- Wrap the chicken breasts loosely in plastic wrap, lay them on a cutting board on a sturdy counter or table and hit them, either until you feel you've worn out your desire to punch things, you've split the plastic wrap, your hand gets tired or sore from punching, or until you think they are thin and tender enough to roll up. I usually go for that last one. If you have delicate hands, feel free to hit the chicken with anything hygienic and washable. A rolling pin should work nicely.
- Unwrap the chicken breasts and put the plastic wrap in the trash so you can take it out when you kick him or her to the curb. No one wants rotten dead things stinking up the place or getting anyone sick.
- Spread half of the butter mixture on each flattened chicken breast as if you were spreading butter on toast.
- Roll each breast up like a rug with a body in it.
- Push the meat roll into a sort of serpentine shape and slowly stab it with your rosemary stem skewer from end to end, twisting slightly as you go. The intent is to shove the rosemary right into the longest part of the chicken breast roll and leave it there, somewhat securing the rolled up state of the meat.
- Lay the rolled up and rosemary speared breasts in a storage container just large enough to place them in side by side but not touching. Well, go ahead and let them touch, it'll be their last night together anyway. You can even stack them on top of each other if you really want to. Dump any remaining butter mixture in with them. It will probably be mostly wine.
- Cover the container tightly and put it in the refrigerator, preferably overnight, to keep it cold until you are ready to cook the dish.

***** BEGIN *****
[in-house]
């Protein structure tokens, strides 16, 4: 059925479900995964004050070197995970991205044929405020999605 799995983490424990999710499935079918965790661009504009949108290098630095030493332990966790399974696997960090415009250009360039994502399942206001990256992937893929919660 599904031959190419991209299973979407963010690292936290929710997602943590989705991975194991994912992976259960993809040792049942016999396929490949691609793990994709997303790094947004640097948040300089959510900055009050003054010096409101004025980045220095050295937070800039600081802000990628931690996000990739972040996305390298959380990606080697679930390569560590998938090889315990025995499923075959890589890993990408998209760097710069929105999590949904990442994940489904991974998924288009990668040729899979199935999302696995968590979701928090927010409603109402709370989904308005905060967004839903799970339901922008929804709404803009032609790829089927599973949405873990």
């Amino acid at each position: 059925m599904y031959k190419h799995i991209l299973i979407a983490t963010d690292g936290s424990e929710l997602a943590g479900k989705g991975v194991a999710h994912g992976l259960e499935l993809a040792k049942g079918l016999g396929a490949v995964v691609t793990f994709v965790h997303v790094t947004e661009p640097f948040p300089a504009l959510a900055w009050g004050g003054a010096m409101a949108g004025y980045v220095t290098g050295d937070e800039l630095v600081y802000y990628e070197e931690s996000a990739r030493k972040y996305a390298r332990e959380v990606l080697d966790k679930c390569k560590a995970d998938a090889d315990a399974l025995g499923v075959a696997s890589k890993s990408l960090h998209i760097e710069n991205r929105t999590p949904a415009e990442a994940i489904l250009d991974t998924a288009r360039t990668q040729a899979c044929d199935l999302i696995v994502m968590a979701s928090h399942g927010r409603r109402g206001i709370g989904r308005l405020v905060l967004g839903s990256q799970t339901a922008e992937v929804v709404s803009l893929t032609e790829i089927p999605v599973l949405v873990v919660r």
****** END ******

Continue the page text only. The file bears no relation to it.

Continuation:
- Pre-heat your oven to 350 degrees and lightly grease a small, covered baking dish with one tablespoon olive oil.
- Dump the chicken breasts into the baking dish, marinade and all and cover tightly.
- Bake for about twenty minutes, or until chicken reaches 165 degrees inside as measured with a meat thermometer.
- Remove the breasts from the baking dish and set aside on a plate or whatever.
- Stir one teaspoon of corn starch into the two reserved tablespoons of white wine until the cornstarch is well dissolved.
- Stir the wine and cornstarch into the drippings left in the baking dish and return the dish to the oven for about six to eight minutes.
- The sauce will look bubbly and thickened when the starch gels.
- Add the chicken back into the baking dish and spoon the sauce over it.
- Cover and heat in the oven for five minutes or until chicken is warmed through.
- Serve covered with the sauce. Don't forget to do this because you'll want to be sure to counteract any effect from the "marry me juices" from that other recipe.
Was It Good Enough To Untie The Knot?
Share Your Views On Matrimony Inducing Meals In The Comments At The Bottom Of The Page
Do you find the idea of using chicken for behavioral modification in humans as strange as I do? Or do you believe in the magic of Engagement Chicken? I can readily understand teaching a dog a few tricks with bits of meat but it seems wildly inappropriate to attempt to get a mate to seal the bonds of matrimony with poultry. What do you think?
Behavior-Modification Worthy Bake-ware
Pyrex is lab-quality glassware in which you can bake behavior-modification poultry or just about anything else. Give your kitchen a bit of that 21st century steampunk (or something) feeling by mixing the wonders of modern culinary science with the superstitions of 20th century women's magazine readers.
© 2014 Kylyssa Shay